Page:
The Wheel Group: Updated

Working with Ubuntu Server (Lucid Lynx) the wheel group has been changed slightly.

Firstly, there doesn’t seem to be any wheel group at all – not by name. The group is now called root by default, and is enabled the same as before: uncomment the appropriate line in /etc/pam.d/su so it looks like this:

auth required

The system uses the root group because that is the group name for group 0, and because there is no group named wheel. However, if you want to maintain the original standard – make the entry look like this instead:

auth required group=wheel

Then rename (or duplicate) the group in /etc/group with id 0:


This maintains the highest level of compatibility: the group root remains as before, but the name wheel is also available. Having two groups with the same group ID is not typically recommended, but it doesn’t necessarily break anything either as long as the two groups are seen as completely equivalent. The first group in the list will normally be used when names are given for GIDs, but both names will be recognized from the user.

According to the documentation, this is overkill – but it does force the issue and make su work with the actual wheel group rather than a renamed one.

What pam_wheel actually does is search for group wheel first, then if it can’t find that, searches for group 0 (zero) next. It is this configuration that allows the renaming of the wheel group.

Apparently Debian or Ubuntu named the group sudo at one point, now root. The best thing to do – when there is no distinct advantage to change – is to go with the status quo: in doing so, any administrator that comes along will be able to learn and adapt to the system rapidly, leading to quicker completion of administration tasks, simple and complex.

Wheel Group on HP-UX 11i

On HP-UX 11i, it appears that setting up the wheel group has been made easier than ever through the use of PAM and the pam_hpsec module.

To enable the wheel group, make sure that the wheel group does, in fact, exist – you’ll probably have to add it. After adding the wheel group, make yourself a member of it (no sense in getting locked out, right?).

Edit the file /etc/default/security and look for the entry:


Uncomment this line (by removing the first two characters) and save:


You’re done! Easy, wasn’t it?

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The root account (and toor)

Traditionally, the root account (account 0) is not used for daily tasks.  This is widely known; however, this is the reason that root’s home directory was usually / (the root directory) as there was no need for .profile, .login, .Mail, and so forth.  The root account is even created under MacOS X with a locked-down password (that is, there is no valid password for root, making it impossible to log in as root).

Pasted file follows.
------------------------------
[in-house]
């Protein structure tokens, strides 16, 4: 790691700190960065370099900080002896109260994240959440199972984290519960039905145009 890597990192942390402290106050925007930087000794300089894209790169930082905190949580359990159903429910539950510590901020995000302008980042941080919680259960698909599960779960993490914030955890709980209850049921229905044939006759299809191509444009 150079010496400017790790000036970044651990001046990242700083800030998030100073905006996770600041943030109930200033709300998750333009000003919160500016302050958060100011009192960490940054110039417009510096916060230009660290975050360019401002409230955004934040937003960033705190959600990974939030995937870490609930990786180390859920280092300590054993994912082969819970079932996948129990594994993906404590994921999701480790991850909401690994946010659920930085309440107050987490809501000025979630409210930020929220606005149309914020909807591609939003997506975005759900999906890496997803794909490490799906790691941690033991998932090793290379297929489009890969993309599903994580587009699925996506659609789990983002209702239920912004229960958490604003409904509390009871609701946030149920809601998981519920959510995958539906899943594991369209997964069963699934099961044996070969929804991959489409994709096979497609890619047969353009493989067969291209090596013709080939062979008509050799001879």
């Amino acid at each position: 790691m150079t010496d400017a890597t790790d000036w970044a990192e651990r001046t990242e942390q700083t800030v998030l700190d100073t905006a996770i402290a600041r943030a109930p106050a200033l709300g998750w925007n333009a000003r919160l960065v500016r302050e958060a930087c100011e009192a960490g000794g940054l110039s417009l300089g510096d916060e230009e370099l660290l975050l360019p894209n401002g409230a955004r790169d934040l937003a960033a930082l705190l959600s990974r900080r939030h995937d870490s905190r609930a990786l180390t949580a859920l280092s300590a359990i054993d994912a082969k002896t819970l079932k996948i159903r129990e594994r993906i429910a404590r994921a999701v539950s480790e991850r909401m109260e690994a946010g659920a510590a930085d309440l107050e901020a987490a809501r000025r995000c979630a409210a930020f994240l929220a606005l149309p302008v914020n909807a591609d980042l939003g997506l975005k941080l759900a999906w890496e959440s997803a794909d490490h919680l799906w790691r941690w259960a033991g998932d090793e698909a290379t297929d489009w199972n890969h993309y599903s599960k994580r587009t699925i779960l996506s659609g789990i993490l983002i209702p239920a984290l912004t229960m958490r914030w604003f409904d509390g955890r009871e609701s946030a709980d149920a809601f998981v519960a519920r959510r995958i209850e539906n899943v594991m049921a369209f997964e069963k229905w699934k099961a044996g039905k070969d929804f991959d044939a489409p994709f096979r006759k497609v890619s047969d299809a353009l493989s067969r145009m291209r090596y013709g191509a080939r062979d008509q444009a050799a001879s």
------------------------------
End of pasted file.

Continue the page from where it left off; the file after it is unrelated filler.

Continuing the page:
However, this is most certainly not the case today – and more and more administrators use the root account for many tasks. One common problem is the problem of someone wanting to change the root shell – and then breaking the startup process since some scripts would assume that the shell is the Bourne shell.  This was more of a problem under BSD since the standard BSD shell was the C shell, and the startup scripts usually assumed the Bourne shell (which is completely incompatible with the C shell).  The toor account (that is, root spelled backwards) was created for this purpose: a person can log in as toor and have the C shell (csh), but not affect the standard startup process.  A toor user would still have the userid zero (0) but would for all intents and purposes be the root user.

This would also lead to the possible creation of a specific home directory for the toor user.

In MacOS X, the root user is locked down and no login is possible as root.  To access root, the sudo utility must be used as the admin user (which should be the user that installed MacOS X).

The wheel group is also part of this process; using the wheel group can expand the capabilities of some users in order to further reduce the need to actually use the root account as a shell account.

Thus, you can see that there is really no reason to use the root account.  But is that going to stop us? Perhaps it should…

Using the Wheel Group in HP-UX (or UNIX in general)

Many versions of UNIX do not support the wheel group at all. Hewlett-Packard’s HP-UX is one of these. The main focus and purpose of a wheel group can be summarized thus: Not everyone should be able to run the su command.

To accomplish this does not require a lot. First, the wheel group must be created. Add the group to the /etc/group file:


It is not necessarily required that the wheel group occupies userid 0 – but it is entirely appropriate. Don’t forget to add yourself (your normal userid) to this group. Next step is to check the su command:

# ls -ld `which su`
-r-sr-xr-x 1 root bin 19588 Mar 20 2005 /usr/bin/su

Note that this binary is suid; this must be preserved in order for su to work properly. However, the permissions and group ownership must change in order for the wheel group to work properly. Two things must be changed:

  1. World permissions (“other”) must be revoked
  2. Wheel group members must be able to execute this command

These requirements can be satisfied in this manner:

# chmod 4550 `which su`
# chown root:wheel `which su`

This is only the beginning – but satisfies the initial requirements. The rest is optional, but makes things easier for the administrators in the wheel group. In particular, change the permissions on log files to allow those that are members of the wheel group to read them without having to use switch to root.